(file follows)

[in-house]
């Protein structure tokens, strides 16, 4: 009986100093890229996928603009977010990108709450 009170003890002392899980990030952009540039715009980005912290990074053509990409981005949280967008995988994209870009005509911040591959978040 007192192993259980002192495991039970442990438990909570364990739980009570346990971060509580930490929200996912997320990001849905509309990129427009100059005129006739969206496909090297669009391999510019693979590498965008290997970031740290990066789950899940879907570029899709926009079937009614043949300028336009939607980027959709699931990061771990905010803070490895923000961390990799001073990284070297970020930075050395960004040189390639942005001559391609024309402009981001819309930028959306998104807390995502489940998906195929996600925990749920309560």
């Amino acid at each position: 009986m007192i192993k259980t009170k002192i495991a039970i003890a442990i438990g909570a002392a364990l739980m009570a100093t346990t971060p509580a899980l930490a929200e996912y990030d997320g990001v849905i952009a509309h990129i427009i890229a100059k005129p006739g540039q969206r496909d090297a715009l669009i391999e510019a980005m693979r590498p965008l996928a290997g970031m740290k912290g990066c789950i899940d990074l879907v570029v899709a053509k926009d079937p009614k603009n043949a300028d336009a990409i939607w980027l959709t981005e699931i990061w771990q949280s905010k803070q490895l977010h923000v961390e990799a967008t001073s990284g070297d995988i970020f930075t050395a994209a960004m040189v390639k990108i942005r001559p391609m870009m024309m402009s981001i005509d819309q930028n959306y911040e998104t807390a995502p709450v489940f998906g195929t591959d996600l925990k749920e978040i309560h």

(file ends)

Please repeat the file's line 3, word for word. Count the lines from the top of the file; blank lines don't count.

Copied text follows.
């Amino acid at each position: 009986m007192i192993k259980t009170k002192i495991a039970i003890a442990i438990g909570a002392a364990l739980m009570a100093t346990t971060p509580a899980l930490a929200e996912y990030d997320g990001v849905i952009a509309h990129i427009i890229a100059k005129p006739g540039q969206r496909d090297a715009l669009i391999e510019a980005m693979r590498p965008l996928a290997g970031m740290k912290g990066c789950i899940d990074l879907v570029v899709a053509k926009d079937p009614k603009n043949a300028d336009a990409i939607w980027l959709t981005e699931i990061w771990q949280s905010k803070q490895l977010h923000v961390e990799a967008t001073s990284g070297d995988i970020f930075t050395a994209a960004m040189v390639k990108i942005r001559p391609m870009m024309m402009s981001i005509d819309q930028n959306y911040e998104t807390a995502p709450v489940f998906g195929t591959d996600l925990k749920e978040i309560h």